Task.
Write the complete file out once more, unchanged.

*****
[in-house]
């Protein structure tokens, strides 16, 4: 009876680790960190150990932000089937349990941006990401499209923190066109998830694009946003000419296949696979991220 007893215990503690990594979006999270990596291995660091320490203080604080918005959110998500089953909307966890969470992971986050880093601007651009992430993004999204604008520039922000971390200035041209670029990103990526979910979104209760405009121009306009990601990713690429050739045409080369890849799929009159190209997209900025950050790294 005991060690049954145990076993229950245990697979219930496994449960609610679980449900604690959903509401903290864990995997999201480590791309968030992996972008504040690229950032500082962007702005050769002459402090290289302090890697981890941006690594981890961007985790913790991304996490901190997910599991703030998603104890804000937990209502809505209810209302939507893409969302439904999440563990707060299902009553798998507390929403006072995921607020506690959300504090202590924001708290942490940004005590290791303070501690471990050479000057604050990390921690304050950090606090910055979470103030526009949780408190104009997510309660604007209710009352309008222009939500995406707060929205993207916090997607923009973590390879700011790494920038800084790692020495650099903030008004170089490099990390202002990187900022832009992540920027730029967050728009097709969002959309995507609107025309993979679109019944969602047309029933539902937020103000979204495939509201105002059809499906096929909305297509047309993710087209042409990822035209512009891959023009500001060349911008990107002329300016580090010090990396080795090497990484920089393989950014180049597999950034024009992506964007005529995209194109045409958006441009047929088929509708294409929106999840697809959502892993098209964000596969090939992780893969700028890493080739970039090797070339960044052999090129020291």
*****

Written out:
[in-house]
């Protein structure tokens, strides 16, 4: 009876680790960190150990932000089937349990941006990401499209923190066109998830694009946003000419296949696979991220 007893215990503690990594979006999270990596291995660091320490203080604080918005959110998500089953909307966890969470992971986050880093601007651009992430993004999204604008520039922000971390200035041209670029990103990526979910979104209760405009121009306009990601990713690429050739045409080369890849799929009159190209997209900025950050790294 005991060690049954145990076993229950245990697979219930496994449960609610679980449900604690959903509401903290864990995997999201480590791309968030992996972008504040690229950032500082962007702005050769002459402090290289302090890697981890941006690594981890961007985790913790991304996490901190997910599991703030998603104890804000937990209502809505209810209302939507893409969302439904999440563990707060299902009553798998507390929403006072995921607020506690959300504090202590924001708290942490940004005590290791303070501690471990050479000057604050990390921690304050950090606090910055979470103030526009949780408190104009997510309660604007209710009352309008222009939500995406707060929205993207916090997607923009973590390879700011790494920038800084790692020495650099903030008004170089490099990390202002990187900022832009992540920027730029967050728009097709969002959309995507609107025309993979679109019944969602047309029933539902937020103000979204495939509201105002059809499906096929909305297509047309993710087209042409990822035209512009891959023009500001060349911008990107002329300016580090010090990396080795090497990484920089393989950014180049597999950034024009992506964007005529995209194109045409958006441009047929088929509708294409929106999840697809959502892993098209964000596969090939992780893969700028890493080739970039090797070339960044052999090129020291």